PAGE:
Feelings Are Not Facts And Hope is For Real

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When everything falls apart and we feel uncertainty, disappointment, shock, embarrassment, what’s left is a mind that is clear, unbiased and fresh. ~ Pema Chödrön

I promised myself when I started this blog a few years ago that I would always be honest and real when sharing about the day-to-day details of recovery.  

Staying present–both feet firmly planted in the now–is what this blog is about, although there are times when that is way easier said than done.

Right now is one of those times.  Right now it feels like everything is falling apart.  God knows I’m surrounded by uncertainty and disappointment, a little shock and even a bit of embarrassment.  Right now, that’s all I can see.

Now, before my phone blows up with texts and calls, please notice in the sentence above that the word “feels” is in italics.  I am okay, albeit hangin’ on by loose threads; everything just feels like it’s crashing.

And feelings aren’t facts, as I’m often reminded.  The truth is I do have several things going on:   major financial challenges, a couple of potential health diagnoses and significant emotional rawness in grieving family issues.

The good news is none of it will kill me, not today, anyway, not if I focus on what’s right in front of me.

On the Beam or Off the Beam?

These two lists occupy the walls of many 12-step groups in Texas (maybe other places too).  I bought a copy of each, framed them and hung them on the wall just outside my office.  I see them every time I go in or leave.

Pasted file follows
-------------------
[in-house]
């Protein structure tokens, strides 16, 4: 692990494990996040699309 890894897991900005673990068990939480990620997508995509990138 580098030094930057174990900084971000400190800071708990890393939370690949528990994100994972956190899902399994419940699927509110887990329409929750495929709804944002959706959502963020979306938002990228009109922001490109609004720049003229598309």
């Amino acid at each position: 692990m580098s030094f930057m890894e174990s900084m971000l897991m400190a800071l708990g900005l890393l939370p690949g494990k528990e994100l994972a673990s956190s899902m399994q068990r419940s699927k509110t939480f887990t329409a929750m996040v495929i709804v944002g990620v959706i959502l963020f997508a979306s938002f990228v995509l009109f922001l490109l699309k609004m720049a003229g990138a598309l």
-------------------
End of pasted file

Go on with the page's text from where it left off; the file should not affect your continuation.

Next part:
Sometimes I really see them, know what I mean?  Today, for instance, the word hope is a little clearer after a recent 12-step topic meeting.

The bottom line is 23 years ago, I felt hope-less.  I was about a week away from entering recovery and my life felt like it was circling the drain.

Oh, I wasn’t like a skid-row bum guzzling from a bottle in a paper bag.  Gosh no.  I had a house, job and car, thank you very much.

But I was an empty shell living a purpose-less life.  I was an automaton living to drink alcohol to numb my feelings of nothingness.

Yes, I would say I was hope-less, devoid of believing my life would ever be any different.

But hope is a cunning and baffling trickster.  She can masquerade as the force that drove my car to my first 12-step meeting and voice the words of those people who connected with my heart that night.

I believe there’s a reason Hope is at the top of the On the Beam list.  Hope carries the torch for new beginnings with, as Pema says, “a mind that is clear, unbiased and fresh.”

Let me go on record–as I approach the 23rd anniversary of entering recovery–that while the outer trappings of life may appear to fall apart, so long as I am mindful right now of hope, I am okay.

Compared to where I used to be, the feeling of being okay is fine by me.

 

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2 Comments

  1. kim manlove says:

    ….and once the storm is over, you won’t remember how you made it through, how you managed to survive. You won’t even be sure, whether the storm is really over. But one thing is certain. When you come out of the storm, you won’t be the same person who walked in. That’s what this storm’s all about.” Haruki Murakami

    • Beth says:

      Thank you, Kim. Coming from you, the words mean a lot because I know you’ve lived through the most severe storms a person can endure. Your strength gives me comfort.

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